Sunday, 1 September 2013

Follow Up: Rents, Housing, The Minimum Wage, & Too Much Employment

After a friend from America commented on the last Blog regarding how she agreed that rises for low earners are dwarfed by other prohibitive factors, I thought I'd do a quick follow up about the specific case she mentioned - rent prices rising with rises in the minimum wage, producing a nullifying effect. Here's how things are in the capital of England  In London there is a great need for low-skilled work, but rent prices make it hard for low-skilled workers to live in London, so the Government subsidises them with housing benefit.

Suppose we have John the cleaner; John works in Canary Wharf cleaning for a big city firm, and is subsidised by the Government (which means the taxpayer).  John's housing benefit is stopped, meaning he can no longer afford to live in London, which means his firm has to hire another cleaner.  But when John represents all low-skilled earners, things change, as city business that need cleaners will have to increase wages of cleaners to enable them to live in London, lest they have cleaner-less offices.

So assuming we stop the minimum wage, as my last Blog post suggests, we are left with a choice, with neither option perfect. We ether:

A) Stop topping up the incomes of low earners with tax credits as that is only really a further subsidy to the employers of low-skilled workers, letting the market care for itself, which would reduce the probability of inflated housing cost and under payment for low-skilled workers, but would create a vortex.

B) Continue to top up the incomes of low earners with tax credits, whilst having the corollary effect of increasing the inflated housing cost problem (among other things).

Most people in the UK prefer B, which is fair enough, as it's the pearl of great price of the welfare state.

Incidentally, here's where the situation started to intensify. Until the eighties Conservative government sold off their council houses, local councils used to build council properties and rent them out for modest sums (modest sums subsided by the taxpayer, of course).  Naturally, the selling off of council houses was ideological in the sense that the Tories expected to secure votes from these house-owners, but also it was seen as efficient, because it transferred the cost of maintaining properties from the council to the individual property owners.

But this had a knock-on effect; low-earners were then expected to rent property from private landlords, which causes problems when they are numerous.  One of the ineluctable laws of economics is that if demand increases and supply decreases or remains unchanged there will be a higher equilibrium price to account for the scarcity of supply. That is to say, to apply it here, when claimants of housing benefits constitute a greater part of the market, rents are hiked up. As a corollary, higher rents engender a surge in buy-to-let investments, which forces up house prices, which comes full circle in justifying high rent.  This 'locking in; effect means that taxpayers are expected to subsidise low earnings to guard against a low-earner exodus from London, or a compelled increase in the minimum wage.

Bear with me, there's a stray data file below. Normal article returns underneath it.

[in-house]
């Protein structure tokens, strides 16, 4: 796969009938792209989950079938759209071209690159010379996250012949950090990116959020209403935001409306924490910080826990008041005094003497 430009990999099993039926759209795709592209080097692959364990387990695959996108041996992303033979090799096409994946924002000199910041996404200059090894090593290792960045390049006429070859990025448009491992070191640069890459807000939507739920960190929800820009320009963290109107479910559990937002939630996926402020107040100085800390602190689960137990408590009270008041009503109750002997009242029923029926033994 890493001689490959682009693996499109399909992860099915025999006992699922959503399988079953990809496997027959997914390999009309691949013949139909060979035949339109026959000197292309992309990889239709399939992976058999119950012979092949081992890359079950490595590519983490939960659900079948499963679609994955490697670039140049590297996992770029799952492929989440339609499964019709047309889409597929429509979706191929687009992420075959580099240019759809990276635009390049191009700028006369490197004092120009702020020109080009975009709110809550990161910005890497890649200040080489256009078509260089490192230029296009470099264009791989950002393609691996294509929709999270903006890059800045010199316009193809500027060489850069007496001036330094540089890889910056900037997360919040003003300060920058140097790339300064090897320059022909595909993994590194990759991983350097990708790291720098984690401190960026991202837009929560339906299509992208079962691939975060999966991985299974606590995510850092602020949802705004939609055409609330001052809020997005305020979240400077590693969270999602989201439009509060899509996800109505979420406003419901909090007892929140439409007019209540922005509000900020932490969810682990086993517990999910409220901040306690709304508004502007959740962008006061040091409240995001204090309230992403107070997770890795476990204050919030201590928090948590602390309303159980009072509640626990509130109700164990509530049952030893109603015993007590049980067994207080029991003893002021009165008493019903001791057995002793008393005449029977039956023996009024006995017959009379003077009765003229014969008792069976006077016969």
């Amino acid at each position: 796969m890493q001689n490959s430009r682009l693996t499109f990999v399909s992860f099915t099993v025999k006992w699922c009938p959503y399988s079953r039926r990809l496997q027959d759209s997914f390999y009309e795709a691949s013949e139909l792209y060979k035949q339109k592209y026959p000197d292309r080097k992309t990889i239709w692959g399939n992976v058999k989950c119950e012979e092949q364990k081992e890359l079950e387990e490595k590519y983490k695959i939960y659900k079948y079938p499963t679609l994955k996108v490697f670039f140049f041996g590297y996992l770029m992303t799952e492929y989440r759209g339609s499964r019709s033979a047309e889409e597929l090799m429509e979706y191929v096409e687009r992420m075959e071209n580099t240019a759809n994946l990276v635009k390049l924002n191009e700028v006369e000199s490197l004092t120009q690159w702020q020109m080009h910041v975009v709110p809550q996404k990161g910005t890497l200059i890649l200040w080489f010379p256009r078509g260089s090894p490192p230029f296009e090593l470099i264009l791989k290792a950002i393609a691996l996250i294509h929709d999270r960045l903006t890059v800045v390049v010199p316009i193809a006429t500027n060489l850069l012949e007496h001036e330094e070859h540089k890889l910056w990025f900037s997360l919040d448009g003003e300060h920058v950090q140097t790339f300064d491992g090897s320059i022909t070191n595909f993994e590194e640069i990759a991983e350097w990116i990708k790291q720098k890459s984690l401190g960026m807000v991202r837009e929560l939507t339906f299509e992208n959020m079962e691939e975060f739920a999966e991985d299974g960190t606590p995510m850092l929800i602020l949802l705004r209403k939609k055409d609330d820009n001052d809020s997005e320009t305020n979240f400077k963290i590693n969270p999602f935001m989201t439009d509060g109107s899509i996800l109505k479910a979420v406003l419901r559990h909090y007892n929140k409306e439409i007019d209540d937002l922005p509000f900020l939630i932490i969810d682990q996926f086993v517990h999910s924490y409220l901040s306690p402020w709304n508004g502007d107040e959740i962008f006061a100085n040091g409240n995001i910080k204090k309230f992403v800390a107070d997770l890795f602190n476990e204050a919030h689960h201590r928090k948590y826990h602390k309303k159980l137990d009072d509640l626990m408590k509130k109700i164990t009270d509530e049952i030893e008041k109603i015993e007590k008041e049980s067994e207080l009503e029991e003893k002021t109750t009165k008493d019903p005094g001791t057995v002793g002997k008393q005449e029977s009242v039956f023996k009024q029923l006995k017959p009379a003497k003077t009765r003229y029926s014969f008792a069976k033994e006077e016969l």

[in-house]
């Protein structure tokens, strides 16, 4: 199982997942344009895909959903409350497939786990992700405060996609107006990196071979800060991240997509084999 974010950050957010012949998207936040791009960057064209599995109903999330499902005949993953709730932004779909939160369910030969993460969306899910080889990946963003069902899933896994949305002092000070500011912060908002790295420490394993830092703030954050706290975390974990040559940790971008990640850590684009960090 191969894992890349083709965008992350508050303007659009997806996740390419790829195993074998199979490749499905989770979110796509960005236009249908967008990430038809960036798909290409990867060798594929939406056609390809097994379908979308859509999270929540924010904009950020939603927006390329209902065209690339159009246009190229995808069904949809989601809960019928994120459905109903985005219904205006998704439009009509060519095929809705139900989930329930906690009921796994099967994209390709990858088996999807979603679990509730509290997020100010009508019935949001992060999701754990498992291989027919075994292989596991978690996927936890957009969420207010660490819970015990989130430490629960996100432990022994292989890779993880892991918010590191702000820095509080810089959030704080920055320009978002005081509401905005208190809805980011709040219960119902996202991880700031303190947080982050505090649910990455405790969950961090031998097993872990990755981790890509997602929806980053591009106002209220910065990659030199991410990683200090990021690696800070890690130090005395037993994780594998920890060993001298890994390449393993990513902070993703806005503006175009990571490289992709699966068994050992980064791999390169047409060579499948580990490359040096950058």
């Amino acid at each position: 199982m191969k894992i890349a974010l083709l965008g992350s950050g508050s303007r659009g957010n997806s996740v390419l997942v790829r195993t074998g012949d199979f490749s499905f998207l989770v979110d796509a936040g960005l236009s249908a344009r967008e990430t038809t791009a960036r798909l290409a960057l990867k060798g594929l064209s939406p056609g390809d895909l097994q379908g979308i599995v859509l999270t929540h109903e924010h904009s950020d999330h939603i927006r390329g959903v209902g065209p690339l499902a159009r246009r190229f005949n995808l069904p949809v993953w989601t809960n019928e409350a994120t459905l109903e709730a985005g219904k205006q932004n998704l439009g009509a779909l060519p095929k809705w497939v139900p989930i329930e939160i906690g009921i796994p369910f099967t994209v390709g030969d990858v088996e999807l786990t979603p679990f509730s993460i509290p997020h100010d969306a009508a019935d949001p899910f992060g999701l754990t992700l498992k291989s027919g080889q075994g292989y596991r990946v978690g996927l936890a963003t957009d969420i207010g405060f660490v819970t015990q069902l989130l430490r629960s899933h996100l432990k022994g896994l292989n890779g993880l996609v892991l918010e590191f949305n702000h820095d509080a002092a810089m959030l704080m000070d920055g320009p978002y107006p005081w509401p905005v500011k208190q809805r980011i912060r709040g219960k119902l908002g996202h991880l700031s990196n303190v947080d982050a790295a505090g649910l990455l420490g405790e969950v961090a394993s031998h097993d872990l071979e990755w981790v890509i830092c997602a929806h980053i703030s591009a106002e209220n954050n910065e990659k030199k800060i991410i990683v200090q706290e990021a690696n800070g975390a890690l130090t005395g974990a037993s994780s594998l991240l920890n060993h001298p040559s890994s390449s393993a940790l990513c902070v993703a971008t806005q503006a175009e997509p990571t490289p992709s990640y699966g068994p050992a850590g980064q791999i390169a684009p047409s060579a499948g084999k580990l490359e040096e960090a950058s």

Too much employment?
Another rule of economics is that taxing something produces less of it, and subsidising something produces more of it. The minimum wage (which is basically a stealth tax on employers of low-skilled work) reduces employment by a little, and income tax credits (which are basically subsidies) increase employment.  But by how much?  That's the key question few people ever ask, which is irresponsible, because although subsidising something produces more of it, it is a great mistake to assume that the more the better, because that assumes it is automatically preferable to have too much of something rather than too little of something else.  If someone is going to pour some sugar and some salt on your roast dinner, you'll certainly hope they pour very little sugar and the right amount of salt.  But only a fool would argue that because they under-did the sugar then any amount of salt won't ruin the dinner. Clearly, while the right amount of salt is good for bringing out the flavour, too much will ruin the dinner altogether. 

In the above situation, the minimum wage is like sugar and income tax subsidy is like salt - too much salt and you'll have too much employment, which engenders inefficiency.  In other words, one mustn't assume that just because employment is good that there can't be too much of it - too much unemployment is bad, but so is over-employment.  If increases in income tax credit push employment past the optimum level of efficiency, then we'd either look for a reduction, or an alternative policy.  To put it another way, it is injudicious to focus only on who enjoys the benefits of a policy without examining who picks up the costs. As we've seen in the last Blog, the cost of the minimum wage falls on the employers of low-skilled labour, which, in the long run, is borne by the customers of the businesses in price hikes. The cost of income tax credit subsidies falls on the government, which means it falls on taxpayers as a whole. While I think income tax credit is preferable to the minimum wage - even the minimum wage becomes preferable to a situation whereby too much employment is created by tax credits that are too high.

 * Photo courtesy of